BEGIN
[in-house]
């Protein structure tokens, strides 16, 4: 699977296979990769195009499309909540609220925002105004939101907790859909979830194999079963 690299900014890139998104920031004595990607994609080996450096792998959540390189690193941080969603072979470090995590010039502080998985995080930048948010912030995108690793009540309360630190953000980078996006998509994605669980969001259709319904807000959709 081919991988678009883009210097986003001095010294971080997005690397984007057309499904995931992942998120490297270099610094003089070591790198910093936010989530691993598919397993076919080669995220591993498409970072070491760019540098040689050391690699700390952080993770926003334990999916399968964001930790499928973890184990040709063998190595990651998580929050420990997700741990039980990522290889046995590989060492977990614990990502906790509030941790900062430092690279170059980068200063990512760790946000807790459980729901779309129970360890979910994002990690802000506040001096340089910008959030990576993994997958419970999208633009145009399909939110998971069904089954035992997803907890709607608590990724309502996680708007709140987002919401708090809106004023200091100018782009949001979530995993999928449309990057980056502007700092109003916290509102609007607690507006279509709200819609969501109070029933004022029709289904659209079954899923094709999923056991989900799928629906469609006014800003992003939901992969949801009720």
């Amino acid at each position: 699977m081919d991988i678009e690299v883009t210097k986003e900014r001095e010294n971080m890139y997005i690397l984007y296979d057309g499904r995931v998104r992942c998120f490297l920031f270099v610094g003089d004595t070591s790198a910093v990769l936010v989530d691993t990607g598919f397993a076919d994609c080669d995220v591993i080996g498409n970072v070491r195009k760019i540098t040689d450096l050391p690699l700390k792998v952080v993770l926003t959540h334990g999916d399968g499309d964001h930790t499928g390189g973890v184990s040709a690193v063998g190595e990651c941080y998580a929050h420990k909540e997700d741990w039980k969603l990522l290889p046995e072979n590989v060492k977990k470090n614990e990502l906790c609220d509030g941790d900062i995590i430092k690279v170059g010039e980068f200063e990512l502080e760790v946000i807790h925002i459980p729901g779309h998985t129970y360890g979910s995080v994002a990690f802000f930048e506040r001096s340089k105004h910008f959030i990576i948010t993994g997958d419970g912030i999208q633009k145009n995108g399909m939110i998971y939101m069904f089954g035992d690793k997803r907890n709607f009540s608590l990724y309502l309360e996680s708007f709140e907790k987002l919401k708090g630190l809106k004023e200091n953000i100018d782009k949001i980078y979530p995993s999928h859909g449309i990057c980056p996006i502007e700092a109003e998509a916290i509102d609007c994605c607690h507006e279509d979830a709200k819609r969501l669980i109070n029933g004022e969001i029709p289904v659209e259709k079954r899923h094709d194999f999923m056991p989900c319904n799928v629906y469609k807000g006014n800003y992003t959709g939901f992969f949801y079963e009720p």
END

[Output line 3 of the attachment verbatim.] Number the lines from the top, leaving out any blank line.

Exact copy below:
């Amino acid at each position: 699977m081919d991988i678009e690299v883009t210097k986003e900014r001095e010294n971080m890139y997005i690397l984007y296979d057309g499904r995931v998104r992942c998120f490297l920031f270099v610094g003089d004595t070591s790198a910093v990769l936010v989530d691993t990607g598919f397993a076919d994609c080669d995220v591993i080996g498409n970072v070491r195009k760019i540098t040689d450096l050391p690699l700390k792998v952080v993770l926003t959540h334990g999916d399968g499309d964001h930790t499928g390189g973890v184990s040709a690193v063998g190595e990651c941080y998580a929050h420990k909540e997700d741990w039980k969603l990522l290889p046995e072979n590989v060492k977990k470090n614990e990502l906790c609220d509030g941790d900062i995590i430092k690279v170059g010039e980068f200063e990512l502080e760790v946000i807790h925002i459980p729901g779309h998985t129970y360890g979910s995080v994002a990690f802000f930048e506040r001096s340089k105004h910008f959030i990576i948010t993994g997958d419970g912030i999208q633009k145009n995108g399909m939110i998971y939101m069904f089954g035992d690793k997803r907890n709607f009540s608590l990724y309502l309360e996680s708007f709140e907790k987002l919401k708090g630190l809106k004023e200091n953000i100018d782009k949001i980078y979530p995993s999928h859909g449309i990057c980056p996006i502007e700092a109003e998509a916290i509102d609007c994605c607690h507006e279509d979830a709200k819609r969501l669980i109070n029933g004022e969001i029709p289904v659209e259709k079954r899923h094709d194999f999923m056991p989900c319904n799928v629906y469609k807000g006014n800003y992003t959709g939901f992969f949801y079963e009720p």